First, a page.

Wednesday 20 February 2008

Knots, braids, Jones polynomial

A quantum version of braids could lay the groundwork for tomorrow's computers. Knots and space time braids may be the link to working quantum computers. The connection between computer science and quantum physics is a knot invariant called the Jones polynomial. Sounds interesting.

Antarctic Glacier Speed Up

Glaciers surge after ice shelf collapses. After the Larsen A floating ice sheet broke free from Antarctica in 1995, five glacier feeding it speed up by at least a factor of four over the next five years. This suggests the presence of a floating ice shelf at the bottom of a glacier significantly slows down the progress of the glacier.

Thursday 21 February 2008

When Drinking Helps

When drinking helps is if you are male, and wanting some protection against heart attack. Moderate drinking, when older, and only with meals, is the key. Since alcohol is a poison, binge drinking is very risky. Plus it seems likely that pregnant women put their children at risk with any level of drinking whatsoever.

Radar Images Killer Crater

Radar images of 180 km Chicxulub crater in Yucatan, taken from space shuttle in orbit.

Friday 22 February 2008

Pollution from Trees

Scotch pines emit nitrogen oxides, contribute to air pollution. Northern pine forests may emit nitrogen oxide levels comparable with motor traffic. Why did it take so long to find this? Trees were studied under greenhouse conditions that reduced exposure to ultraviolet. When UV transparent glass was used, the nitrogen oxide emissions were discovered.

Nicotine Dangers

More bad news for nicotine addicts, and drug pushing tobacco companies. Nicotine might promote tumours and wrinkles. Nicotine's widespread effects result primarily from its imitating the natural stimulant acetylcholine.

Saturday 23 February 2008

Airlie Beach Bum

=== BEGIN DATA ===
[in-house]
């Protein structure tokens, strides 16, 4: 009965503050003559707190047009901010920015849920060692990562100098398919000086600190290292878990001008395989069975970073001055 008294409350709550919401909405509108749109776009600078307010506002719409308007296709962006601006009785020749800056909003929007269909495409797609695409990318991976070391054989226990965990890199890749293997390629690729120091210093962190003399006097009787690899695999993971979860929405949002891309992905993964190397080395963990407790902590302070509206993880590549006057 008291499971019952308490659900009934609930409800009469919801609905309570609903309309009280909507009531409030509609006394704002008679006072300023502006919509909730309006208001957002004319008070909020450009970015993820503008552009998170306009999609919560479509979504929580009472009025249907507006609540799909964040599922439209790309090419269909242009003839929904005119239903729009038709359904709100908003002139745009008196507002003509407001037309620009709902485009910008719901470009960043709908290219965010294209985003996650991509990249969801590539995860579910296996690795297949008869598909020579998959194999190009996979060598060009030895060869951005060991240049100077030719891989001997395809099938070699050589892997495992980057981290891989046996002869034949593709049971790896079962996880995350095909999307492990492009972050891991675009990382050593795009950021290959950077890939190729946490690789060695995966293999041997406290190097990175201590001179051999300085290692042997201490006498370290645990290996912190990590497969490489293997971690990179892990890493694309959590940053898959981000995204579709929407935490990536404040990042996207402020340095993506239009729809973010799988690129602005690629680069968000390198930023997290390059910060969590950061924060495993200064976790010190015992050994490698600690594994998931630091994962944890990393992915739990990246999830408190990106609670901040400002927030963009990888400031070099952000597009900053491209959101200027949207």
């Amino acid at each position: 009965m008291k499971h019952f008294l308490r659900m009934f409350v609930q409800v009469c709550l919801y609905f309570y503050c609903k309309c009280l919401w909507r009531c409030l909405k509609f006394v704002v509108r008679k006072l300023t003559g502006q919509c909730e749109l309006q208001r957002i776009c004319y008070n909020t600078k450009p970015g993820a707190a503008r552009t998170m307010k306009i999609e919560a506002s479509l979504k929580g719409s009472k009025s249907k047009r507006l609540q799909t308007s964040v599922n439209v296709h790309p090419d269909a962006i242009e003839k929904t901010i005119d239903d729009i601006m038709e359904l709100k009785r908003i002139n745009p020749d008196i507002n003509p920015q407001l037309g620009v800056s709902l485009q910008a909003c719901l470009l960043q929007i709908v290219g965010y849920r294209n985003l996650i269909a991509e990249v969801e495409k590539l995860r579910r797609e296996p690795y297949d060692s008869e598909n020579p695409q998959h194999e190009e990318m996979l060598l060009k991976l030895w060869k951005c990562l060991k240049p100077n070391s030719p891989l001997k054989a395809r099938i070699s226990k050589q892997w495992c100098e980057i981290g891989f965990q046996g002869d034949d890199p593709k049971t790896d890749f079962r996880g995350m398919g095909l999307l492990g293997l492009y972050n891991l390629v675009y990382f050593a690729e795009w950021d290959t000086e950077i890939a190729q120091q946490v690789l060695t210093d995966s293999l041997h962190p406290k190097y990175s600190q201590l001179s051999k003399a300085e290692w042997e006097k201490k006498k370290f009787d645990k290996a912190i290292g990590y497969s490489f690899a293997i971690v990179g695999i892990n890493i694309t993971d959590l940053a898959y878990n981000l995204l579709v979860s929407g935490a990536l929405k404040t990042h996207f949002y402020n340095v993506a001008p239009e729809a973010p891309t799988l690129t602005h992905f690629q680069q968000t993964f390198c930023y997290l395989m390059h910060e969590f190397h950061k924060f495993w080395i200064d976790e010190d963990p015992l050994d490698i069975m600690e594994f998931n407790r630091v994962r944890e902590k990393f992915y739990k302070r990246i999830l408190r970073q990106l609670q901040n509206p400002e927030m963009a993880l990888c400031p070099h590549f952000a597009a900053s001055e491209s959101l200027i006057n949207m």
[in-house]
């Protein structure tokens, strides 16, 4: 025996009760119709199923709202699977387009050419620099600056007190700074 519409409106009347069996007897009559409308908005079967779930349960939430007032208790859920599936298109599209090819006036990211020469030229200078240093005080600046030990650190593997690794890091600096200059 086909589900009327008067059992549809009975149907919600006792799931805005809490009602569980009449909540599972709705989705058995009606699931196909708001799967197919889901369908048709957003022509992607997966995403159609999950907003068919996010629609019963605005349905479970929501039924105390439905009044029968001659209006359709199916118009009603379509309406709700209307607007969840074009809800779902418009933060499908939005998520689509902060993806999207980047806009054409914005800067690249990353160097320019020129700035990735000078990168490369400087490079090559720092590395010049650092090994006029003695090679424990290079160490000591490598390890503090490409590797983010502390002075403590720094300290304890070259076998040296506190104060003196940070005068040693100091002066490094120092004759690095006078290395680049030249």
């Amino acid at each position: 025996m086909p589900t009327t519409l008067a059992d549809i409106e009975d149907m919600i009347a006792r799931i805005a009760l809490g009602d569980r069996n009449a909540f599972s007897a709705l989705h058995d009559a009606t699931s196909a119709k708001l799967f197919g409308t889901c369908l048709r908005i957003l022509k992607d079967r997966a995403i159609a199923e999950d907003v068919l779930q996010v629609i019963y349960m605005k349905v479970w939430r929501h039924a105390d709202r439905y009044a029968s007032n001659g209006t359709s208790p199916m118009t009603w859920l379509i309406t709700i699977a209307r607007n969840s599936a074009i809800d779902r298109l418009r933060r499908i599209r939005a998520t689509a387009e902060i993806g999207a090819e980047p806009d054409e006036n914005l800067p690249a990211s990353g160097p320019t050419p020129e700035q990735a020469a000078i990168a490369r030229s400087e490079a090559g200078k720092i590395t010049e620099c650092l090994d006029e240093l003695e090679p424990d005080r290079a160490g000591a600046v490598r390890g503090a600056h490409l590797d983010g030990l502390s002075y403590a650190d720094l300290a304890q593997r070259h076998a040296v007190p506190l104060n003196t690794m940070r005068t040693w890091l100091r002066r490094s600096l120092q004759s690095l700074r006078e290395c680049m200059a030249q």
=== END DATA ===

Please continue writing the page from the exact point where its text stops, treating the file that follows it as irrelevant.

I tested my new Airlie Beach Bum website under Windows using Browsershots. I don't have any computer that uses Windows, however the browser most likely to cause problems is the Windows only Internet Explorer. While IE has been providing support for Cascading Styles Sheets right from its very early days, that support has continued to be a problem. I write my pages as HTML Strict 4.01 (since XHTML is not supported on the web), and style with CSS 2.1 (and some CSS3).

Safari 3.0.3 on Windows 2000 gets everything correct. This includes experimental CSS3 support for visual effects like drop shadows on text. It also does rounded corners on objects, and box shadows on objects. Since I wrote the page for the WebKit rendering engine, this is not surprising.

Konqueror 3.5 under Ubuntu 6.06 does everything correctly except experimental rounded corners on objects, and box shadows on objects. It did handle text shadow.

Opera 9.26 on Windows 2003 naturally fails to support experimental drop shadows. Opera 9.50 under Ubuntu 7.10 handles the text shadows. Like Safari, Opera does get the tricky triple colour logo at the bottom of the page correct in all respects. There does not seem to be support for column-count, so there is no two column layout. I also didn't see support for rounded corners via border-radius.

Firefox under Windows 2000 has problems with the vertical alignment of the logo, so the two colour renderings do not match. Same problem with Firefox 3.0 / Ubuntu 7.10. Netscape Navigator under Windows 2000 renders the logo badly aligned just like Firefox, as does SeaMonkey 1.1.8 under Windows XP. Naturally Firefox (and the other Gecko based browser rendering engines) can't handle CSS3 experiments like dropped shadows on text and boxes. Firefox does have support for column-count, so it shows two column layouts.

Internet Explorer 7 worked better than I expected. It looks like it handles max-width on the content. IE 7 accepts auto to centre the content, which no previous Internet Explorer did. No version of Internet Explorer handles the logo at the bottom of the page. At best they show the top half only.

It is not worth using Internet Explorer 5.5. IE5.5 doesn't know how to handle auto or max-width, so headings are displaced to the left off the page. Internet Explorer 6 is a little better at horizontal positioning, so you can actually read the text, positioned to the left of where it should be.

Paraffin Fuelled Rockets